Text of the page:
Oxycodone pills. Photo: John Moore/Getty Images

The FDA has sent a warning letter to McKesson, alleging the drug distributor broke federal law by not responding to notifications from pharmacies that drugs were tampered with while in McKesson's possession — including instances where oxycodone pills were stolen and replaced with "illegitimate" medications. FDA commissioner Scott Gottlieb said the alleged violations were "simply unacceptable."

Why it matters: Drug wholesalers like McKesson face a lot of legal liability for their role in the opioid epidemic, and now the FDA is threatening legal action if the companies don't prove they are rectifying their oversight of painkiller shipments. McKesson said it has been in touch with the FDA and is "in the process of providing additional procedural detail and documentation."

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Biden enters final stretch with huge cash advantage over Trump

Democratic presidential nominee Joe Biden in Wilmington, Delaware, on Monday. Photo: Drew Angerer/Getty Images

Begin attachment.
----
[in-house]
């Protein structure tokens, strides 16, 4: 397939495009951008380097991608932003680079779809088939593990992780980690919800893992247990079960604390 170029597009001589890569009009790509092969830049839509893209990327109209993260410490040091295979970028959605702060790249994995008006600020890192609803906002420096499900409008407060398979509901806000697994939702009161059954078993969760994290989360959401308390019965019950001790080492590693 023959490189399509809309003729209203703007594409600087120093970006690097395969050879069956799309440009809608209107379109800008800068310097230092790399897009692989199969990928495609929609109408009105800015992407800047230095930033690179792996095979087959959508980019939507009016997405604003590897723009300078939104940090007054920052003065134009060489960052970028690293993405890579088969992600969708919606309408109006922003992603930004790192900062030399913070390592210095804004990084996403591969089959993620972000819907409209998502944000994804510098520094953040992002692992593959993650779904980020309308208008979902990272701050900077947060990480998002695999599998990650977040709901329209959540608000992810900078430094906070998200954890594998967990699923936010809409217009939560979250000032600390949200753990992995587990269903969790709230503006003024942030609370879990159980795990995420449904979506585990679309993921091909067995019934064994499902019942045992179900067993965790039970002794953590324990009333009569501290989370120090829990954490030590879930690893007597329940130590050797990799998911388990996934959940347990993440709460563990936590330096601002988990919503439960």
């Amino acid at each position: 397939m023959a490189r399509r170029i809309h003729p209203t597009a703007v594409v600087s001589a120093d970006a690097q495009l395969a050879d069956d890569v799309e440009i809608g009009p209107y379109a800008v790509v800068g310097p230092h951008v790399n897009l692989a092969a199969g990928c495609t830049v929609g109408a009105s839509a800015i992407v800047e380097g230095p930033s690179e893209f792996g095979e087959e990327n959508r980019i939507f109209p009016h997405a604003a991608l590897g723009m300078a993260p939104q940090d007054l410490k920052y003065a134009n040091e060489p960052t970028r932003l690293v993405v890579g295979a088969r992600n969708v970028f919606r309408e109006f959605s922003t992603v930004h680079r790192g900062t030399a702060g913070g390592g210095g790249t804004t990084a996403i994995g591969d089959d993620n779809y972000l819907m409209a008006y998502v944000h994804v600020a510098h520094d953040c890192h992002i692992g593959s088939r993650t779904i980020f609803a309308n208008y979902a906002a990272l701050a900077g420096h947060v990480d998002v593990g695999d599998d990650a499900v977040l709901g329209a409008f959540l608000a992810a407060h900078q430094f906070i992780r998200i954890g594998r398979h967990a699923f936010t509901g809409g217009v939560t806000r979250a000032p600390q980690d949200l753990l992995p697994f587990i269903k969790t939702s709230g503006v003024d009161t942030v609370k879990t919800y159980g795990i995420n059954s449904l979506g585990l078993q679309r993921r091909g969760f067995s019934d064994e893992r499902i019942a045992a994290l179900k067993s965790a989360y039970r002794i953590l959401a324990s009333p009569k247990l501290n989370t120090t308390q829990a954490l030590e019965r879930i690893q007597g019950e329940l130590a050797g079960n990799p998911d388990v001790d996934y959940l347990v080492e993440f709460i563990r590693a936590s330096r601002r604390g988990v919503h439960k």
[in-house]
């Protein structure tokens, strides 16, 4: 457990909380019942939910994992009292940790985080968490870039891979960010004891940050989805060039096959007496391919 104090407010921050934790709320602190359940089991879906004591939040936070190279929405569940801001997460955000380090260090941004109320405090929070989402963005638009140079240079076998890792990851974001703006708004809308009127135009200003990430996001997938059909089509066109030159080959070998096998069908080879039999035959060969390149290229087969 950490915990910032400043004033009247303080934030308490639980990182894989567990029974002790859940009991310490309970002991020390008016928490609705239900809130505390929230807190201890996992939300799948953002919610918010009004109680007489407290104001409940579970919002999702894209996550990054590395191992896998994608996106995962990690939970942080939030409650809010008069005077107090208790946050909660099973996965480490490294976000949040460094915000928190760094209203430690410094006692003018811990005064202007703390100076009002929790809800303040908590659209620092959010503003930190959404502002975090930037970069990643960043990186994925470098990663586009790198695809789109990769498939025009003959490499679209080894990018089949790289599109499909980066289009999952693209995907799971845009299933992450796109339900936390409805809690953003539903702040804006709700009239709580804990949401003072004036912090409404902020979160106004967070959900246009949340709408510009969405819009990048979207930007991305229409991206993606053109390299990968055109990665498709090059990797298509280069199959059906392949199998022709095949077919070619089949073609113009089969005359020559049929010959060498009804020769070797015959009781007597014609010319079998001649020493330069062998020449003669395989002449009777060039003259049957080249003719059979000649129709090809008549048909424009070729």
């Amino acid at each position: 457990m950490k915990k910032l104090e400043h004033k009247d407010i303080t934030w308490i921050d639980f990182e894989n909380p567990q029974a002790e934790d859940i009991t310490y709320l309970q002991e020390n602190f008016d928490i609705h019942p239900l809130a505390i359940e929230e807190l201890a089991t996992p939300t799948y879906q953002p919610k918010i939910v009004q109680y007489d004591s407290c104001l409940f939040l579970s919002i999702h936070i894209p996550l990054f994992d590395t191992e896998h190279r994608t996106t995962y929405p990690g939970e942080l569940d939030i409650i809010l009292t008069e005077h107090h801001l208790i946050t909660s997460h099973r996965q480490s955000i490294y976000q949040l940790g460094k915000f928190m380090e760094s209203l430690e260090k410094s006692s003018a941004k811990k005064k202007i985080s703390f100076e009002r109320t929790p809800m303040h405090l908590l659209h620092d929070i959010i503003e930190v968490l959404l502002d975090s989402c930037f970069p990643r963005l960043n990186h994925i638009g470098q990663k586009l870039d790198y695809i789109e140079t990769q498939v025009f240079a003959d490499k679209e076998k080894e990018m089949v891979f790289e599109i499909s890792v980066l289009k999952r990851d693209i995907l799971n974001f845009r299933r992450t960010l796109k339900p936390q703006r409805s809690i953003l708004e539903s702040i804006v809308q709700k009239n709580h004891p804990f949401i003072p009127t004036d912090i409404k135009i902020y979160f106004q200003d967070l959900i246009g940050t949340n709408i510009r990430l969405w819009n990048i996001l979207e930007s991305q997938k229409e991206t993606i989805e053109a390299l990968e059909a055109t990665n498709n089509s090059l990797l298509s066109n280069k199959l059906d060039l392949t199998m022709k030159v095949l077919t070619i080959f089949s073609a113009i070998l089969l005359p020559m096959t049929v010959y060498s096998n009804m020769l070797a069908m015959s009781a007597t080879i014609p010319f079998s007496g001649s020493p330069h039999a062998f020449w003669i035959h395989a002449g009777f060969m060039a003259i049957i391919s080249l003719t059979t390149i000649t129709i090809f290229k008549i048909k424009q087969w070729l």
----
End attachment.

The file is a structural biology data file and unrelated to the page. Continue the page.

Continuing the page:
Democratic presidential nominee Joe Biden had $177.3 million in the bank at the end of September, per the latest Federal Election Commission filings.

Why it matters: President Trump's re-election campaign reported having $63.1 million in the bank at the end of last month.

Of note: Trump was well ahead of Biden earlier in the year.

Go deeper: The green tsunami

Editor's note: This is a developing news story. Please check back for updates.

Updated 17 mins ago - Politics & Policy

Coronavirus dashboard

Illustration: Aïda Amer/Axios

  1. Politics: Americans feel Trump's sickness makes him harder to trustFlorida breaks record for in-person early voting — McConnell urges White House not to strike stimulus deal before election — Republican senators defend Fauci as Trump escalates attacks.
  2. Health: The next wave is gaining steam.
  3. Education: Schools haven't become hotspots — University of Michigan students ordered to shelter-in-place.
  4. World: Ireland moving back into lockdown — Argentina becomes 5th country to report 1 million infections.

Court allows North Carolina mail-in ballots deadline extension

An absentee ballot election worker stuffs ballot applications at the Mecklenburg County Board of Elections office in Charlotte, North Carolina, in September. Photo: Logan Cyrus/AFP via Getty Images

North Carolina can accept absentee ballots that are postmarked Nov. 3 on Election Day until Nov. 12, a federal appeals court decided Tuesday in a 12-3 majority ruling.

Why it matters: The 4th Circuit Court of Appeals' ruling against state and national Republican leaders settles a lawsuit brought by a group representing retirees, and it could see scores of additional votes counted in the key battleground state.